How to reference this article:

How to reference this article:

McLeod, S. A. (2019, April 10). Defense mechanisms. Simply Psychology. www.simplypsychology.org/defense-mechanisms.html

(Video) Human Defense Mechanisms by Anna Freud - Simplest Explanation Ever

APA Style References

Ferenczi, S. (1933). Confusion of tongues between adults and the child (pp. 156-67).

Freud, A. (1937). The Ego and the mechanisms of defense, London: Hogarth Press and Institute of Psycho-Analysis.

Freud, S. (1894). The neuro-psychoses of defence. SE, 3: 41-61.

Freud, S. (1896). Further remarks on the neuro-psychoses of defence. SE, 3: 157-185.

Freud, S. (1933). New introductory lectures on psychoanalysis. London: Hogarth Press and Institute of Psycho-Analysis. Pp. xi + 240.

Paulhus, D. L., Fridhandler, B., & Hayes, S. (1997). Psychological defense: Contemporary theory and research. In R. Hogan, J. A. Johnson, & S. R. Briggs (Eds.), Handbook of personality psychology (pp. 543-579). http://dx.doi.org/10.1016/B978-012134645-4/50023-8

Related Articles

Psychodynamic Approach Id, Ego, Superego Psychosexual Stages Sigmund Freud Unconscious MindOedipus Complex

Download this article as a PDF

How to reference this article:

How to reference this article:

McLeod, S. A. (2019, April 10). Defense mechanisms. Simply Psychology. www.simplypsychology.org/defense-mechanisms.html

Home | About Us | Privacy Policy | Advertise | Contact Us

Back to top

(Video) defense mechanisms

Simply Psychology's content is for informational and educational purposes only. Our website is not intended to be a substitute for professional medical advice, diagnosis, or treatment.

© Simply Scholar Ltd - All rights reserved

FAQs

What is defense mechanism? ›

1. Denial. Denial is a defense mechanism proposed by Anna Freud which involves a refusal to accept reality, thus blocking external events from awareness. If a situation is just too much to handle, the person may respond by refusing to perceive it or by denying that it exist.

What are the 7 defense mechanisms? ›

Freudian defense mechanisms and empirical findings in modern social psychology: Reaction formation, projection, displacement, undoing, isolation, sublimation, and denial.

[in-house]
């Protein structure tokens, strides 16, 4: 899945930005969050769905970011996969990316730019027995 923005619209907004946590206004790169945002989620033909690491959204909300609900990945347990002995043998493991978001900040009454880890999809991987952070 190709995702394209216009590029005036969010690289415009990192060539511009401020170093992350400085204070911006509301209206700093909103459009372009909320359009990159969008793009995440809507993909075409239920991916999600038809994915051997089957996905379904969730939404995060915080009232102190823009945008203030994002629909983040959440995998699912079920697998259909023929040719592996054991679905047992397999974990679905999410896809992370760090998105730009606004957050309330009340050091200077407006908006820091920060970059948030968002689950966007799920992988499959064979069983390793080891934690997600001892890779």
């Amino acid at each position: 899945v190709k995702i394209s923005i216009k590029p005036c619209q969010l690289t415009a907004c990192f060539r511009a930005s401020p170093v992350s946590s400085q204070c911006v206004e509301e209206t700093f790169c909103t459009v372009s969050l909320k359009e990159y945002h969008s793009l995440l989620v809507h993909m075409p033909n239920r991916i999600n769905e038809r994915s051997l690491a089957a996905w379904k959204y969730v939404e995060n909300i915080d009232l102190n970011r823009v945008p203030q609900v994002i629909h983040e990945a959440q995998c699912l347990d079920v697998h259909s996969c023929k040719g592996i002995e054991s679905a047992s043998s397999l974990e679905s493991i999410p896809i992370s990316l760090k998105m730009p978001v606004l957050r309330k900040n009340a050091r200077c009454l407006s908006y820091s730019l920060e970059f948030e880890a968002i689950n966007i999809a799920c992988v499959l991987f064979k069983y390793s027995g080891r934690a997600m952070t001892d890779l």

What is an example of the defense mechanism identification? ›

Next to identification with the leader, people identify with others because they feel they have something in common. For example: a group of people who like the same music. This mechanism plays an important role in the formation of groups.

What are the 4 Defence mechanisms? ›

Both Freuds studied defence mechanisms, but Anna spent more of her time and research on five main mechanisms: repression, regression, projection, reaction formation, and sublimation. All defence mechanisms are responses to anxiety and how the consciousness and unconscious manage the stress of a social situation.

What are 2 examples of a defense mechanism? ›

7 Main Defense Mechanisms

This list is sometimes shortened to provide only seven main defense mechanisms, which are denial, displacement, projection, rationalization, reaction formation, repression, and sublimation.

Why are defense mechanisms used? ›

They help the mind cope with uncomfortable or traumatic situations or emotions. However, some people routinely use defense mechanisms as a way of avoiding their feelings and emotions or excusing their behavior. This can have a negative impact on a person's mental health and relationships.

What is the example of defense? ›

Defense is defined as protection or the act of guarding. An example of defense is the military. An example of defense is a bodyguard. The military, governmental, and industrial complex, especially as it authorizes and manages weaponry production.